Emily Badger is a former staff writer at CityLab. Her work has previously appeared in Pacific Standard, GOOD, The Christian Science Monitor, and The New York Times. She lives in the Washington, D.C. area.
Universal mobility patterns we haven't fully understood before could soon come into view.
Transportation researchers have long suspected it to be true that you’ll only spend so much time commuting. You have a travel-time budget in your head – for most of us, it’s about an hour a day – and you’ll only commute as far as you can get in that time, given your mode of travel. Maybe you can train across town and back in an hour, or drive 20 miles in from the suburbs and home again in that time, or walk a mile-and-a-half to the office and back. The distances may vary, thanks to technology, but the "time budget" remains roughly the same. This thesis – called Marchetti's Constant – theoretically holds true going all the way back to the cave man who had to drag his knuckles with him.
"If technology allows you to go farther away, to go faster, you will go farther away," says Carlo Ratti, the director of the Senseable City Lab at MIT. "But the budget in terms of time is always the same. It was the same 2,000 years ago, it is the same today."
But how would you prove that some patterns of human mobility are universal across location, or culture, or even time period? Traditional measures for tracking commuter behavior certainly aren't constant across the world. Researchers now have some novel tools for studying commuting patterns, some of the most interesting of which revolve around cell phone data. But it's usually only possible to look at communications traffic from a single city, or one country, based on a data-sharing arrangement with a single telecom carrier.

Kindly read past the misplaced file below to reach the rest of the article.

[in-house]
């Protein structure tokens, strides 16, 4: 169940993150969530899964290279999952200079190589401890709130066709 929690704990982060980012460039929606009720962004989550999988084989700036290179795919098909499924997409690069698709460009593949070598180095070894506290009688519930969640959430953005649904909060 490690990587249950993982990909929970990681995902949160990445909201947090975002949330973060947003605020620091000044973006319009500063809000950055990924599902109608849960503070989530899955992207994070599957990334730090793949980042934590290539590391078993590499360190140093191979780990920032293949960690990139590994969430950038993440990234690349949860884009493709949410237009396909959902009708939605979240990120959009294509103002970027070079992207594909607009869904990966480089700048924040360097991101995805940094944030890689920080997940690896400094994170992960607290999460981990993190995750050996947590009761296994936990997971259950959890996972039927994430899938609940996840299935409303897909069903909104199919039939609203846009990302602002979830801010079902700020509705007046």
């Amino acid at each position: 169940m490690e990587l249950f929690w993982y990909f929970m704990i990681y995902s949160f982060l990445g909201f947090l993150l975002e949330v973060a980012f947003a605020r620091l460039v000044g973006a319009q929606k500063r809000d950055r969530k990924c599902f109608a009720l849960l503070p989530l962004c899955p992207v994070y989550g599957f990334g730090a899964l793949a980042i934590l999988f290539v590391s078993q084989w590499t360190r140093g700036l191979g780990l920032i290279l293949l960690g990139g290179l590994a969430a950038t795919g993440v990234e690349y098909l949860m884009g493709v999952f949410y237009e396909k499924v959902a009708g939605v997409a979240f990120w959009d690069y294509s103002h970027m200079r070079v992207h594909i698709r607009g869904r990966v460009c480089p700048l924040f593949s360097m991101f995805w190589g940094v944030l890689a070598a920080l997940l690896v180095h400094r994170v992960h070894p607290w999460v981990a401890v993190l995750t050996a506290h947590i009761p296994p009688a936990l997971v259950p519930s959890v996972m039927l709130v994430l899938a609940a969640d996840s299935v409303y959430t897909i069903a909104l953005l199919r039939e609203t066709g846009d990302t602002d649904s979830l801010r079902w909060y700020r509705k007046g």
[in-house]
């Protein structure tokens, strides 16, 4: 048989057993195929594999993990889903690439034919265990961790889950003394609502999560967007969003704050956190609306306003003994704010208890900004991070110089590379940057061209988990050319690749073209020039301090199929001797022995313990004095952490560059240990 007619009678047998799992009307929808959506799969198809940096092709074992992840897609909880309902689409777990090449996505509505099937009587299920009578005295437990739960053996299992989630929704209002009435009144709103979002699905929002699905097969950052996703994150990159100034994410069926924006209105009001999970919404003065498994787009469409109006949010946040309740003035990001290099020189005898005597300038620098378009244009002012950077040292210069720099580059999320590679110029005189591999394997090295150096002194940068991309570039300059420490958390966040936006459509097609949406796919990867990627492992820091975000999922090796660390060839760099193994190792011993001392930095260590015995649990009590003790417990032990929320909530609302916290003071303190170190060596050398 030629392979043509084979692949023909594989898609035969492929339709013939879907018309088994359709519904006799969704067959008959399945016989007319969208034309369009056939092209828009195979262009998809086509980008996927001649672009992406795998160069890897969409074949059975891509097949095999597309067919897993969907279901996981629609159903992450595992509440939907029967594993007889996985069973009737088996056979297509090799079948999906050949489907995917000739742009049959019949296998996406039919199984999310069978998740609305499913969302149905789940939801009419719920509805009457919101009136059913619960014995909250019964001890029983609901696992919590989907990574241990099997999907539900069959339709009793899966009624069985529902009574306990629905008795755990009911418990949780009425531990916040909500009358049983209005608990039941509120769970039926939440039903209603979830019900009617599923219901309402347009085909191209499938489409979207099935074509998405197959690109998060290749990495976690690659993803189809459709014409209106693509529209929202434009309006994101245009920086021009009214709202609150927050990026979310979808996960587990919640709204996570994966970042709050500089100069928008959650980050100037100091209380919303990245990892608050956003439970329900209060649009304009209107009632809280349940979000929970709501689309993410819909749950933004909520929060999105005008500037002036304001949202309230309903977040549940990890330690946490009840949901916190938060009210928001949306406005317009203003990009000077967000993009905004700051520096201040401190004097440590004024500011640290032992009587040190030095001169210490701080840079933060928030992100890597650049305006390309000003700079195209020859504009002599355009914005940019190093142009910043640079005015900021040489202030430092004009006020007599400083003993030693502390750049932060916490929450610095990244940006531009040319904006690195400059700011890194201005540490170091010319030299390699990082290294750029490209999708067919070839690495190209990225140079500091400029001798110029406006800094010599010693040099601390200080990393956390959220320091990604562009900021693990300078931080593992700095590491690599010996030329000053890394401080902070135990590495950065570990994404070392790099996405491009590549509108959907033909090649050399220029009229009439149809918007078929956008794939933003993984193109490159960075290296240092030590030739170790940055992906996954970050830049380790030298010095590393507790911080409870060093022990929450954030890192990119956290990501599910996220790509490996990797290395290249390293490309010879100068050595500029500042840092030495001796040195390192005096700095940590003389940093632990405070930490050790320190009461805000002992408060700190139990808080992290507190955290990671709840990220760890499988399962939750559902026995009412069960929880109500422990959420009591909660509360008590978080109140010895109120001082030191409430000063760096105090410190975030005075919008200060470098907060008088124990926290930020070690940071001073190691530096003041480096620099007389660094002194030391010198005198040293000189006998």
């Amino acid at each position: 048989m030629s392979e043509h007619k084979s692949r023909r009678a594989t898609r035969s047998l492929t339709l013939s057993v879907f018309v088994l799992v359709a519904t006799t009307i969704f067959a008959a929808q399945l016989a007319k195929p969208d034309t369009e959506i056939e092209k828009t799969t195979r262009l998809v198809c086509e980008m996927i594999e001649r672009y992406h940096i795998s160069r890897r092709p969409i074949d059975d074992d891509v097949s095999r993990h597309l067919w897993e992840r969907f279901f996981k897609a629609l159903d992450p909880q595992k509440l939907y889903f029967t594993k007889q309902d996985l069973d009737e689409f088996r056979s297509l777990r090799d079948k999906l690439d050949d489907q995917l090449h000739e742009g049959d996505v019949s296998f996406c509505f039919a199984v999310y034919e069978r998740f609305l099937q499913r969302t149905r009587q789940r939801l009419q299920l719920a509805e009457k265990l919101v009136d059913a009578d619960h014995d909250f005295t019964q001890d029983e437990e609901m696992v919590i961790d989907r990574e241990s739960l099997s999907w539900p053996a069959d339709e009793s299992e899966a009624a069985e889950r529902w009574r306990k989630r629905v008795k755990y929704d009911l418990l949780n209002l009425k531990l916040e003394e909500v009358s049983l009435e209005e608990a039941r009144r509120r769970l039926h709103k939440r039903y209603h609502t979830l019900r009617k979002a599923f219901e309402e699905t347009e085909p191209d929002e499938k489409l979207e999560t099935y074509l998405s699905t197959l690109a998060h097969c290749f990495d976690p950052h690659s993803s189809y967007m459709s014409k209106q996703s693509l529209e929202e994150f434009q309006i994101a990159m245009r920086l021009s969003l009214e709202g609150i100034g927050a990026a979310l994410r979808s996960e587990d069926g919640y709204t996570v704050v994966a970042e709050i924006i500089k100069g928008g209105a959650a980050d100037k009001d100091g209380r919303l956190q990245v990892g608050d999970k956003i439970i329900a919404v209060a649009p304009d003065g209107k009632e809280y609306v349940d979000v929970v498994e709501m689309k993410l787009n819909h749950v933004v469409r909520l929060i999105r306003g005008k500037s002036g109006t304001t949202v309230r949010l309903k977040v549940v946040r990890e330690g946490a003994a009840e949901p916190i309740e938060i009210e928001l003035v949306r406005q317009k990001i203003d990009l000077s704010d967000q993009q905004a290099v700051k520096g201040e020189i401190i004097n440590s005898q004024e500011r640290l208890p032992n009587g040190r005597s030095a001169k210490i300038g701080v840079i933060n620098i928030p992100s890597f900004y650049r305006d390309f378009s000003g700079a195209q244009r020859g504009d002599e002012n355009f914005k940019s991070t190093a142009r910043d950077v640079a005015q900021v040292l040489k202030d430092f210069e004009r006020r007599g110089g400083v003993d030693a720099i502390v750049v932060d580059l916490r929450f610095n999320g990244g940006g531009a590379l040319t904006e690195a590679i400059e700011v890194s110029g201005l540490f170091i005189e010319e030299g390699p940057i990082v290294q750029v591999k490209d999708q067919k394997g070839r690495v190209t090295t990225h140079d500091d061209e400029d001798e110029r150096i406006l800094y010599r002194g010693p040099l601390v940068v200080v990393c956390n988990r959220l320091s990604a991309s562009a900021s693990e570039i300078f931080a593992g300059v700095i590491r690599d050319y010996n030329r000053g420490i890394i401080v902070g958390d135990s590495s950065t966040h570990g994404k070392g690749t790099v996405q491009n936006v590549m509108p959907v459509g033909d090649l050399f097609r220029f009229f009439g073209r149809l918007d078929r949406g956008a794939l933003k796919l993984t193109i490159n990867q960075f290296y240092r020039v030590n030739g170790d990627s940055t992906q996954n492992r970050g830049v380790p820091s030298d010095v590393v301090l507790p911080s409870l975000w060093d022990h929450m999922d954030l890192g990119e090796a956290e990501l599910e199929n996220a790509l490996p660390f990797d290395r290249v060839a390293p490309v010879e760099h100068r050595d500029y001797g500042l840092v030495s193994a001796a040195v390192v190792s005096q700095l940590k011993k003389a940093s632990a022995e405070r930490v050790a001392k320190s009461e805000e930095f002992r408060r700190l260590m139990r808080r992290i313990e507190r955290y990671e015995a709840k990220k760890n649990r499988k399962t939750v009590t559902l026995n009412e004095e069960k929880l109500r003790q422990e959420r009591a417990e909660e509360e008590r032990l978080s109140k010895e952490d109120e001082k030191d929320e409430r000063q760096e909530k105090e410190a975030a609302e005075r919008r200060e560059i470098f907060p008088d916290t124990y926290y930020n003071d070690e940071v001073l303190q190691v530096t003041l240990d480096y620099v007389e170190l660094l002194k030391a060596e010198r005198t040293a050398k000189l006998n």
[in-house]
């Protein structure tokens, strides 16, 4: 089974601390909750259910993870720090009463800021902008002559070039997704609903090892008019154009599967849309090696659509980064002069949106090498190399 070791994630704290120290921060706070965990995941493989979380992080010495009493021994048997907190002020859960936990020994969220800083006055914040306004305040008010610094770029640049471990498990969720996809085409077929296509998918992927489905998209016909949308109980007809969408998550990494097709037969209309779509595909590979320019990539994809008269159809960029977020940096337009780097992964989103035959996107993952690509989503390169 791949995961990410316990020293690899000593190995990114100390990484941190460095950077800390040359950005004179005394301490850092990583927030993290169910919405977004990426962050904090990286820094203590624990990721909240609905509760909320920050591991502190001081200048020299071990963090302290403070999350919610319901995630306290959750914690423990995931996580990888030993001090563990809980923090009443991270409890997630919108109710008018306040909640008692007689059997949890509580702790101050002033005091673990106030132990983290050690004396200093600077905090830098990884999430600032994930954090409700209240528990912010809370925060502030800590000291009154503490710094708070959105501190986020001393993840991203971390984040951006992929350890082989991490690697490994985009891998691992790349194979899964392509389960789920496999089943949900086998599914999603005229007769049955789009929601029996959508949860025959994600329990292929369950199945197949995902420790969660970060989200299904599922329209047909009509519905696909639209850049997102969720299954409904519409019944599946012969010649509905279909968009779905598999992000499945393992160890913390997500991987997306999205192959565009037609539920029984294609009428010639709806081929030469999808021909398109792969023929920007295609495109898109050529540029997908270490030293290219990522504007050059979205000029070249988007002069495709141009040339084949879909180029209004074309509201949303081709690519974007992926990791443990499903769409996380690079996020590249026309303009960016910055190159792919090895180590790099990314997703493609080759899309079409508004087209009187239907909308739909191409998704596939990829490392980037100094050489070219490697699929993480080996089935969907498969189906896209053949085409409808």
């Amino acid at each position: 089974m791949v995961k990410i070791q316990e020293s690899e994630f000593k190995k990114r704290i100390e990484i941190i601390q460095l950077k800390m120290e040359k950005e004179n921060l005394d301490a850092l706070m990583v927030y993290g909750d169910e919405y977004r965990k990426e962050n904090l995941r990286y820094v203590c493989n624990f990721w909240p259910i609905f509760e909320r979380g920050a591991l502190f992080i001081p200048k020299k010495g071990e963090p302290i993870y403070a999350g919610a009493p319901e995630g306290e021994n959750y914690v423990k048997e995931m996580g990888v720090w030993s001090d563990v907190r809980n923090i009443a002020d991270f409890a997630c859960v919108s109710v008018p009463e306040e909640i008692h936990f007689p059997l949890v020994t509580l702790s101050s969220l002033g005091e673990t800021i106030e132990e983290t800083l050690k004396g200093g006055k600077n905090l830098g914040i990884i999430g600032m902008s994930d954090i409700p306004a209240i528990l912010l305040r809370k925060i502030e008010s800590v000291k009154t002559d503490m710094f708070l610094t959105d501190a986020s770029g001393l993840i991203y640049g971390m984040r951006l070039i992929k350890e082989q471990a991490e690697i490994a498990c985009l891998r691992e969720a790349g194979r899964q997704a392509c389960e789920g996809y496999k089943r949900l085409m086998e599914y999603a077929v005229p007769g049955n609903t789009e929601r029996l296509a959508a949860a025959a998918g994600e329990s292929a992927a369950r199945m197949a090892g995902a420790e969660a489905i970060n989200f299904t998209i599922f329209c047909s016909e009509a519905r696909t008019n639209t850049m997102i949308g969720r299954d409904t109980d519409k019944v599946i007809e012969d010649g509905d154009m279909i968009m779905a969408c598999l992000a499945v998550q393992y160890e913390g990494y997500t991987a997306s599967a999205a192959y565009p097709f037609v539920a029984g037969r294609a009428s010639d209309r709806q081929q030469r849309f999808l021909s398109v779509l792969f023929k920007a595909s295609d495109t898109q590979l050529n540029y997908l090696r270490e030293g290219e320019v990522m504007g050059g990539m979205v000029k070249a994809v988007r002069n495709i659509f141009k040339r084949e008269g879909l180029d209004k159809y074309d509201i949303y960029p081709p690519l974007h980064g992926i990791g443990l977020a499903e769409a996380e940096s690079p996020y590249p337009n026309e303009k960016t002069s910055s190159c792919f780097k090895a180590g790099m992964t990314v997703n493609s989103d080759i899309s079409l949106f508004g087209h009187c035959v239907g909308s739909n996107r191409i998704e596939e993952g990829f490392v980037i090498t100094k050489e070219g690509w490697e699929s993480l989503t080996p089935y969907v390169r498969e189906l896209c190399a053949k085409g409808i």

"Wouldn’t it be very interesting to start comparing this type of data from many different cities?" Ratti asks. "Comparing, say, what happens in New York, and London, and Hong Kong, looking at, 'how do different cities behave?'" Or, rather, how do we all behave the same?
A few months ago, the Senseable City Lab worked out a deal to gather exactly this sort of global information not from telecom carriers directly (those companies differ country to country), but from Ericsson, the Swedish provider of telecommunications equipment to much of the world. The data they’ve gathered is aggregated at the antenna level, allowing researchers to parse patterns in how we move and relate to each other at the local and global scales through our voice, SMS and data traffic.
"That's why we started calling the [research project] the Signature of Humanity," Ratti says, "because it's about some common things that happen everywhere, but also some very local signatures and very local features that we are discovering."
With their initial cache of worldwide telecom data, the lab put together this mesmerizing animation of a "journey into the cellphone network":
The lab is planning next to deeply compare New York, London, and Hong Kong, with the project widening from there.
"If you look down the line," Ratti says, "what we really want to try to do is try to look at mobility patterns of people, for instance across many countries and many cities, to see how people move, how much time people spend moving and commuting every day in cities across the world."